'No evidence'

Rehman Malik, Pakistani's interior minister, said: "Information is pouring from that area that he is dead.

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"We have some information, but we don't have material evidence."

Al Jazeera correspondent Kamal Hyder said: "The Pakistan goverment is planing to send a team in to that location to confirm the death or not.

"There are also reports there is an ashura [meeting] under way to pick a successor to Mehsud.

"There is not doubt there will be a swift succession, but Mehsud was a strong leader, so it will be difficult to fill that particular vacuum."

The missile raid reportedly destroyed the home of Akramud Din, Mehsud's father-in-law, on Tuesday morning.

Mehsud's second wife and his bodyguards were confirmed to have died in the air raid in Makeen, a difficult-to-access village in the tribal heartland near the border with Afghanistan.

'Taliban organiser'

Diplomats in Islamabad say Mehsud's death would mark a major coup for Pakistan, but many doubt it will help Western troops fighting the Taliban in Afghanistan as most of his focus has been on attacking Pakistan's government and security forces.

Mehmood Shah, a retired brigadier former chief of security in the tribal areas, said Mehsud's death would be "quite a setback" for the Taliban.

"He is the one man who really organised the Taliban, kept unity among them and really forwarded the agenda with a lot of ... strategic thinking," Shah said.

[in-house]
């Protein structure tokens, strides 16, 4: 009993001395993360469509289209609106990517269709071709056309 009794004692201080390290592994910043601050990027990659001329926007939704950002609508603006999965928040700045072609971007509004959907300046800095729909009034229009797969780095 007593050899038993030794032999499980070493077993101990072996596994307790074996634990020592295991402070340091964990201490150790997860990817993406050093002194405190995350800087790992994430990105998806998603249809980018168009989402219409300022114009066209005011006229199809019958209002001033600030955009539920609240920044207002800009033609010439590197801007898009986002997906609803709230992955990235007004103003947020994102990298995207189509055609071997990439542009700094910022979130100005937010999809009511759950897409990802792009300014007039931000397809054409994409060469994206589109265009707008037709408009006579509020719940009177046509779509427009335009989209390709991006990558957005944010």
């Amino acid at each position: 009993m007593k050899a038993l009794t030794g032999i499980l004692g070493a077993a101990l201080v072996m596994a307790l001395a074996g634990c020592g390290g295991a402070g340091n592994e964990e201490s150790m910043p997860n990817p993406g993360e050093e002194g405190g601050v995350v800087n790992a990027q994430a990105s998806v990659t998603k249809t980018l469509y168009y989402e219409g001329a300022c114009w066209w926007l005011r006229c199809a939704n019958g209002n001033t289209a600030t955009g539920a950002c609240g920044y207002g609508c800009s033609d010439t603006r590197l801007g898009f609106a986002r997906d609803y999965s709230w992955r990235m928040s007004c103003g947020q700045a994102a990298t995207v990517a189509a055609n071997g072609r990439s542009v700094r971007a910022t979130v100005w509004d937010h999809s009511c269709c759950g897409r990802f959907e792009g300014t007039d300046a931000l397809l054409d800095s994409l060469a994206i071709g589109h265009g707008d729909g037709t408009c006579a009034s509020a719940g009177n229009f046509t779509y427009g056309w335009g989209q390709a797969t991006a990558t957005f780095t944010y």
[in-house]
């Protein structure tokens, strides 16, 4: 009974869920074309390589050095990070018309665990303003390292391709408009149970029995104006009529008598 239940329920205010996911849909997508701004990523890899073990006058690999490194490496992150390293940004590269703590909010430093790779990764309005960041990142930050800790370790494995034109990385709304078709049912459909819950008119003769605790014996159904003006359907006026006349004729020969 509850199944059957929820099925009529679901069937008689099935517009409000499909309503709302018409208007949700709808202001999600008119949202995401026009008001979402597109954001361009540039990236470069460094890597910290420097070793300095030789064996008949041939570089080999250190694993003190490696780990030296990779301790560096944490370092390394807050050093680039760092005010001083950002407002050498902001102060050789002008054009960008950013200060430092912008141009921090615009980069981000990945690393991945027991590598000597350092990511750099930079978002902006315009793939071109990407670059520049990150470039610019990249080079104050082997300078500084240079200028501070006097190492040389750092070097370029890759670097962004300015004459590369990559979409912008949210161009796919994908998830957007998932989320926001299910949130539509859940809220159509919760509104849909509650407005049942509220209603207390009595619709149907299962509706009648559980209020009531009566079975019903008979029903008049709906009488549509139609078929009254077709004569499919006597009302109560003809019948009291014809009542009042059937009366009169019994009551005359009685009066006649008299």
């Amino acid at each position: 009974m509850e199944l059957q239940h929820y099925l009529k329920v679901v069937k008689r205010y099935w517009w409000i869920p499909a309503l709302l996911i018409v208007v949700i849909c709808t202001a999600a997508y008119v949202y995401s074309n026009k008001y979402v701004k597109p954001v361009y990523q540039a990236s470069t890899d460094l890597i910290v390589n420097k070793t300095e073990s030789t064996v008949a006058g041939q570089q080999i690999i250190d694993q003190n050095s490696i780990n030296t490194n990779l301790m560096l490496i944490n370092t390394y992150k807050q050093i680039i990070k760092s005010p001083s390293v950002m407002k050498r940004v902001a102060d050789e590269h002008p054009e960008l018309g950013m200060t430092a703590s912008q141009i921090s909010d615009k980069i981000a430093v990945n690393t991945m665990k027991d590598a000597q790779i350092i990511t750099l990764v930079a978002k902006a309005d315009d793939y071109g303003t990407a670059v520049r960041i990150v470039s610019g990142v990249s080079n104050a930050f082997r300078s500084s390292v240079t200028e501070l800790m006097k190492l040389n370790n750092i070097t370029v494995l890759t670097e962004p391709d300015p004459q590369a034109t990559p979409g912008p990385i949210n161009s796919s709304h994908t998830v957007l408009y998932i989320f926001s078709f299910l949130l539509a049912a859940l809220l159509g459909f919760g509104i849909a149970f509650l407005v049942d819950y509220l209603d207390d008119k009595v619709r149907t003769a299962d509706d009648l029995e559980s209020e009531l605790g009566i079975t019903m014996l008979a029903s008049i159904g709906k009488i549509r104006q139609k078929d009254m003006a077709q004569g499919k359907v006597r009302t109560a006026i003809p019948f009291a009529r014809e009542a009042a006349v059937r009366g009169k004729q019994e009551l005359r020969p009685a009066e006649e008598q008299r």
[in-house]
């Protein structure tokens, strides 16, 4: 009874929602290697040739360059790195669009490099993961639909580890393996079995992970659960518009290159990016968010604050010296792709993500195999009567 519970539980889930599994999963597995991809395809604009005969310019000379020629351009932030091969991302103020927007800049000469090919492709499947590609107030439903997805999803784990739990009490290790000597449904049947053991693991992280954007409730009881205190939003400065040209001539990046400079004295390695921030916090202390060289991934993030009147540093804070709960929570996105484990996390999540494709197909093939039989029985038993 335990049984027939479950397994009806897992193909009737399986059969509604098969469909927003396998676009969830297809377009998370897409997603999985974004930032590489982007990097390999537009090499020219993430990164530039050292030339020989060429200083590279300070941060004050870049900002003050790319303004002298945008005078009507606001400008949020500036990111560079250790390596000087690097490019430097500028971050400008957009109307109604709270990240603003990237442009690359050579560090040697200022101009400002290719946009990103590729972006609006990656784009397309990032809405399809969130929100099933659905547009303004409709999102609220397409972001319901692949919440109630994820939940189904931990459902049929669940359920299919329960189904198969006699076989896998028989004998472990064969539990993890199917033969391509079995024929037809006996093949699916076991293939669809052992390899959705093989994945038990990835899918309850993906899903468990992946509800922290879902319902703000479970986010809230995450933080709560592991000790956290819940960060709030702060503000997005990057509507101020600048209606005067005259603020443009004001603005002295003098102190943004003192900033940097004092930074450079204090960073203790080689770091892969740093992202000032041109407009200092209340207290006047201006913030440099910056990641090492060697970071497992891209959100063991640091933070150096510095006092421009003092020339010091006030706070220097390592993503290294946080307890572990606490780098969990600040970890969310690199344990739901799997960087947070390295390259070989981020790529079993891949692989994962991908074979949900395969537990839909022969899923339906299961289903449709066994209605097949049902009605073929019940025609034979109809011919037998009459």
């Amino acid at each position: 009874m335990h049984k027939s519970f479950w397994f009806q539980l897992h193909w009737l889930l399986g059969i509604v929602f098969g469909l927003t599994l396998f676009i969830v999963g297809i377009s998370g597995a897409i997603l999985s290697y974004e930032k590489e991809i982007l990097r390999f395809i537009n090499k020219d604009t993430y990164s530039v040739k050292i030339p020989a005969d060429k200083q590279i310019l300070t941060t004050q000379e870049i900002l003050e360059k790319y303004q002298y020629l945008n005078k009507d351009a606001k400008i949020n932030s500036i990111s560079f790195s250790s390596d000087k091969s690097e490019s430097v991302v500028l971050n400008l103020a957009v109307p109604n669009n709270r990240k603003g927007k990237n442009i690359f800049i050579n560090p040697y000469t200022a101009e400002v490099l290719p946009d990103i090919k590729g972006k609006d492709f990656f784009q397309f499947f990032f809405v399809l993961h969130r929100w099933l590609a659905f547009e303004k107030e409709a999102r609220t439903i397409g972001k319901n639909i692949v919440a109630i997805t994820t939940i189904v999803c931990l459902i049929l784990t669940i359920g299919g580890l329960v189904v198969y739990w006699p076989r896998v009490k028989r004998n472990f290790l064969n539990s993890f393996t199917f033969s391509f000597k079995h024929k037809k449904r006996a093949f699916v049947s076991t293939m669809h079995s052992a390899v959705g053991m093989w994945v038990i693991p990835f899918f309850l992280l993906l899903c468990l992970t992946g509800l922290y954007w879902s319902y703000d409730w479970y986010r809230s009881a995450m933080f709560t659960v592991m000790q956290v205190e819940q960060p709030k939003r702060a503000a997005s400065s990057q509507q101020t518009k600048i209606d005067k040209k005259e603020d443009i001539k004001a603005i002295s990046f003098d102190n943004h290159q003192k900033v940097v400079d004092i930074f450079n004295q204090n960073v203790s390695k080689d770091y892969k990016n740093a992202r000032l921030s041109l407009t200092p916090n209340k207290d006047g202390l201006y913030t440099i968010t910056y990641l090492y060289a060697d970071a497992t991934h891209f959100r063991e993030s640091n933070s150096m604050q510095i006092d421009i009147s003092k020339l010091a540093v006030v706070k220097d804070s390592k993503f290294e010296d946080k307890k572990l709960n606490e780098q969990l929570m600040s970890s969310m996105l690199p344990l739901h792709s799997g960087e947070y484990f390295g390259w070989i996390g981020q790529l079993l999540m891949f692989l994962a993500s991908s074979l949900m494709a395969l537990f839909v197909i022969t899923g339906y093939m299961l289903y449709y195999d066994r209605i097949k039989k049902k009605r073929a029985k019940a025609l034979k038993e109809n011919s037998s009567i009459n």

Karin von Hippel, a security expert at the Centre for Strategic and International Studies in Washington, said: "What happens ... is another comes in and takes their place pretty quickly."

Neither the Pakistani nor the US government have confirmed the attack. The US routinely denies operating within Pakistan territory.

Persistent rumours

The US and Pakistan say Mehsud is linked to al-Qaeda and has been involved in dozens of suicide attacks, beheadings and assassinations, including the killing of Benazir Bhutto, the former Pakistani prime minister.

The US has placed a $5m bounty on Mehsud's head and branded him "a key al-Qaeda facilitator" in Pakistan's tribal belt.

A relative of Mehsud's dead wife had initially said the Taliban leader was not present when the missile struck, but rumours that he had either been wounded or killed refused to die down.

Mehsud declared himself leader of the Pakistan Taliban, grouping around 13 factions in the northwest, in late 2007.

His estimated 10,000-20,000 fighters have been blamed for a wave of suicide attacks inside Pakistan and on Western forces across the border in Afghanistan.